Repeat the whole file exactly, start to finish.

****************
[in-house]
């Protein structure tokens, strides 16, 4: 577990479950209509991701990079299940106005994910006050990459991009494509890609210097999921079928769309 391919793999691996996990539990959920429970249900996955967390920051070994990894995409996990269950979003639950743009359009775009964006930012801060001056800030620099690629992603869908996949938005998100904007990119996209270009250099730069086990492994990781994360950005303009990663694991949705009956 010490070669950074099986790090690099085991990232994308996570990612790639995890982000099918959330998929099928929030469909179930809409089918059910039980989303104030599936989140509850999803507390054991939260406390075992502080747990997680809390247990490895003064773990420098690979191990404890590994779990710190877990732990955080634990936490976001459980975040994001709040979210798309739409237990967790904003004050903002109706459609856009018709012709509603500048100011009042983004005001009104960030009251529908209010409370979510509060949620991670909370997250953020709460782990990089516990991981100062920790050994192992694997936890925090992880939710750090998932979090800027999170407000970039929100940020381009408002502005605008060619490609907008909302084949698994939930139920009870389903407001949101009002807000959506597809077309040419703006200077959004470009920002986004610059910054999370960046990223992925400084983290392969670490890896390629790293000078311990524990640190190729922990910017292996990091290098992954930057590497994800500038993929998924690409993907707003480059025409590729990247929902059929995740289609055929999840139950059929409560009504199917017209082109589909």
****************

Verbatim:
[in-house]
């Protein structure tokens, strides 16, 4: 577990479950209509991701990079299940106005994910006050990459991009494509890609210097999921079928769309 391919793999691996996990539990959920429970249900996955967390920051070994990894995409996990269950979003639950743009359009775009964006930012801060001056800030620099690629992603869908996949938005998100904007990119996209270009250099730069086990492994990781994360950005303009990663694991949705009956 010490070669950074099986790090690099085991990232994308996570990612790639995890982000099918959330998929099928929030469909179930809409089918059910039980989303104030599936989140509850999803507390054991939260406390075992502080747990997680809390247990490895003064773990420098690979191990404890590994779990710190877990732990955080634990936490976001459980975040994001709040979210798309739409237990967790904003004050903002109706459609856009018709012709509603500048100011009042983004005001009104960030009251529908209010409370979510509060949620991670909370997250953020709460782990990089516990991981100062920790050994192992694997936890925090992880939710750090998932979090800027999170407000970039929100940020381009408002502005605008060619490609907008909302084949698994939930139920009870389903407001949101009002807000959506597809077309040419703006200077959004470009920002986004610059910054999370960046990223992925400084983290392969670490890896390629790293000078311990524990640190190729922990910017292996990091290098992954930057590497994800500038993929998924690409993907707003480059025409590729990247929902059929995740289609055929999840139950059929409560009504199917017209082109589909």